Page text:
Background on Congress’ Power of the Purse

Executive Branch Control of Congressional Spending

As discussed above, the growth of the United States population and economy since World War II has led to a massive increase in the responsibilities of the federal government. But while the House has stayed the same size at 435 Representatives since 1929, the executive branch has continued to expand.[263] This chapter has outlined the impact of this significant growth in the executive branch on rulemaking, congressional oversight, and capacity, but it has had a particularly concerning impact on discretionary grant spending.

Congress still maintains some control over expenditures in certain areas. One of these areas includes block grant funding, which are federal funds set aside for a specific state program or community.[264] But for a large chunk of spending, Congress determines spending levels and baseline amounts—not the actual recipients of these tax dollars.[265] Instead, the executive branch, appointees, and federal officials make these decisions on behalf of Congress and the American people. These grants add up to a tremendous amount of money. In his book on executive branch spending, Dr. John Hudak estimates that well over $100 billion each year is spent by unelected federal officials, in projects in all 50 states.[266] The executive branch, rather than Congress, makes decisions about funding schools, community programs, bridges, and countless  other projects with implications for domestic policy. Research has found that Presidents often use these grants to influence policy and support their preferred projects without receiving approval from Congress.[267]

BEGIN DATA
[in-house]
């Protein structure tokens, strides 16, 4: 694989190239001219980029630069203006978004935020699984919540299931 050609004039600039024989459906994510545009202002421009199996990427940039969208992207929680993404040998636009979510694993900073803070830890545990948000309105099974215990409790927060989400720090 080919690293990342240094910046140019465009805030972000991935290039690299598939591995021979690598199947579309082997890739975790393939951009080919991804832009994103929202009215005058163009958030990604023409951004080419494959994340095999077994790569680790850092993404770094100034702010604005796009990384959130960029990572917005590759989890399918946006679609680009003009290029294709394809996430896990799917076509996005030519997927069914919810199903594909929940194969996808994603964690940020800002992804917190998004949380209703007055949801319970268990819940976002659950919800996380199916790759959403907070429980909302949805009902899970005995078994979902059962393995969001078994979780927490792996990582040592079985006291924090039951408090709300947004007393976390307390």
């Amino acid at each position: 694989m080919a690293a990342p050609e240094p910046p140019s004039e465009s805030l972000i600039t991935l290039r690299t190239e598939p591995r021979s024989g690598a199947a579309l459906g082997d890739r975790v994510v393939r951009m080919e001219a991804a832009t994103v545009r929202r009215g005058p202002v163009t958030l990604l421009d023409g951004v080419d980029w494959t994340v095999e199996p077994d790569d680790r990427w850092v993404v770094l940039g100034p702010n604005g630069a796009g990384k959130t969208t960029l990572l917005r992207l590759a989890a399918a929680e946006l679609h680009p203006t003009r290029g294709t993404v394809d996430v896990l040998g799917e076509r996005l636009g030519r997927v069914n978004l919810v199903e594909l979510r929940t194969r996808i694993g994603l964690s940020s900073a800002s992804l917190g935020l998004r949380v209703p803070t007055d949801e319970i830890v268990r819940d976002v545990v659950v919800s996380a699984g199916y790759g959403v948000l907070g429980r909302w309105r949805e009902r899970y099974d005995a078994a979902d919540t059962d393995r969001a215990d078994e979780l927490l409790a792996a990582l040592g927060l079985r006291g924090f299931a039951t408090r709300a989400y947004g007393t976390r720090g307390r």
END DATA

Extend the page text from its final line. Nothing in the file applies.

From a Constitutional standpoint, this is a worrisome breach of Article One responsibilities. As Dr. Hudak noted in his testimony to the Committee on January 14, 2020:

“Congress has spent decades delegating power to the executive branch and right now stands at a moment in history where the institution is weakened. Congress’ ability to perform its constitutionally mandated tasks has been hampered. And nowhere is this issue more important and more damning than in the arena of spending power. In Article I, sections 8 and 9 of the Constitution, Congress is charged to pass laws, to fund government operations, and make significant choices over the amount of money that is spent by which institutions and under what conditions. I would argue that, in the past 20 years in particular, Congress has undermined its own spending power and simultaneously empowered the executive beyond practical necessity.”
John Hudak, January 14, 2020[268]

Beyond reclaiming the Article One power outlined in the Constitution, the current process of allocating billions of dollars around the country lacks transparency. This massive amount of spending is often “overlooked as the public, the media, and academics focus on congressional ribbon cutting.”[269] It is very difficult to track not only the outcome of executive discretionary spending, but the actual process of project application and selection. While there are some publicized formulas that detail how projects are prioritized, the American people—and even most Members of Congress—have no way of knowing how agencies ultimately select projects for funding. Given that taxpayer dollars are being allocated, this too is a concerning violation of Article One responsibilities.